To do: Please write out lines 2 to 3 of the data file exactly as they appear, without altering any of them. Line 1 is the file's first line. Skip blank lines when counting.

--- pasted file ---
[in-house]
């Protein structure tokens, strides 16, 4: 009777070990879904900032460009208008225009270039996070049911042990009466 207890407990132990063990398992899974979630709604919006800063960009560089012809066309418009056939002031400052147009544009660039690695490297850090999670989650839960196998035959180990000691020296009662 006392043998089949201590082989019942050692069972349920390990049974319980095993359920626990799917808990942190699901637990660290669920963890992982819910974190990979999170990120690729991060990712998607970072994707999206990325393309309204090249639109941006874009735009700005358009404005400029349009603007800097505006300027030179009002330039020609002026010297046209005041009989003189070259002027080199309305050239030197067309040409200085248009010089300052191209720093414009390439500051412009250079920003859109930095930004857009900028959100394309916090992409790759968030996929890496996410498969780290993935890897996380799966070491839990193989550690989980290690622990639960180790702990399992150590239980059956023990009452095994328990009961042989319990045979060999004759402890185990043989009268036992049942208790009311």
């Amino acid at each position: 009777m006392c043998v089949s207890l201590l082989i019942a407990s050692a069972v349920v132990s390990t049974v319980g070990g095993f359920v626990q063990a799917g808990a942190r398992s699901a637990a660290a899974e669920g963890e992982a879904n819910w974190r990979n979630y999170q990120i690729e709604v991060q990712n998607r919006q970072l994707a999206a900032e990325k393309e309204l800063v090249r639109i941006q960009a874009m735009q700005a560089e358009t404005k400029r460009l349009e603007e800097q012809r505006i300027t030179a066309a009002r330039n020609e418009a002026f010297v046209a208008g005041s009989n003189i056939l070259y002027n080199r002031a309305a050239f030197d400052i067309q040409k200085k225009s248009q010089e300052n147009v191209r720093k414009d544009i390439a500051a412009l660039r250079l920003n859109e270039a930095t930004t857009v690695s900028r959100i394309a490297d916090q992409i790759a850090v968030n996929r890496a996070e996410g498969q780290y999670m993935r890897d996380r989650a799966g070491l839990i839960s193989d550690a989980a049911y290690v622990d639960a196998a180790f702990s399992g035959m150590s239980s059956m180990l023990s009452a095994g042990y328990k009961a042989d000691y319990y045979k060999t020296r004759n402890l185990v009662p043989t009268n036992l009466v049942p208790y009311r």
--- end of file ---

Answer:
């Protein structure tokens, strides 16, 4: 009777070990879904900032460009208008225009270039996070049911042990009466 207890407990132990063990398992899974979630709604919006800063960009560089012809066309418009056939002031400052147009544009660039690695490297850090999670989650839960196998035959180990000691020296009662 006392043998089949201590082989019942050692069972349920390990049974319980095993359920626990799917808990942190699901637990660290669920963890992982819910974190990979999170990120690729991060990712998607970072994707999206990325393309309204090249639109941006874009735009700005358009404005400029349009603007800097505006300027030179009002330039020609002026010297046209005041009989003189070259002027080199309305050239030197067309040409200085248009010089300052191209720093414009390439500051412009250079920003859109930095930004857009900028959100394309916090992409790759968030996929890496996410498969780290993935890897996380799966070491839990193989550690989980290690622990639960180790702990399992150590239980059956023990009452095994328990009961042989319990045979060999004759402890185990043989009268036992049942208790009311």
């Amino acid at each position: 009777m006392c043998v089949s207890l201590l082989i019942a407990s050692a069972v349920v132990s390990t049974v319980g070990g095993f359920v626990q063990a799917g808990a942190r398992s699901a637990a660290a899974e669920g963890e992982a879904n819910w974190r990979n979630y999170q990120i690729e709604v991060q990712n998607r919006q970072l994707a999206a900032e990325k393309e309204l800063v090249r639109i941006q960009a874009m735009q700005a560089e358009t404005k400029r460009l349009e603007e800097q012809r505006i300027t030179a066309a009002r330039n020609e418009a002026f010297v046209a208008g005041s009989n003189i056939l070259y002027n080199r002031a309305a050239f030197d400052i067309q040409k200085k225009s248009q010089e300052n147009v191209r720093k414009d544009i390439a500051a412009l660039r250079l920003n859109e270039a930095t930004t857009v690695s900028r959100i394309a490297d916090q992409i790759a850090v968030n996929r890496a996070e996410g498969q780290y999670m993935r890897d996380r989650a799966g070491l839990i839960s193989d550690a989980a049911y290690v622990d639960a196998a180790f702990s399992g035959m150590s239980s059956m180990l023990s009452a095994g042990y328990k009961a042989d000691y319990y045979k060999t020296r004759n402890l185990v009662p043989t009268n036992l009466v049942p208790y009311r």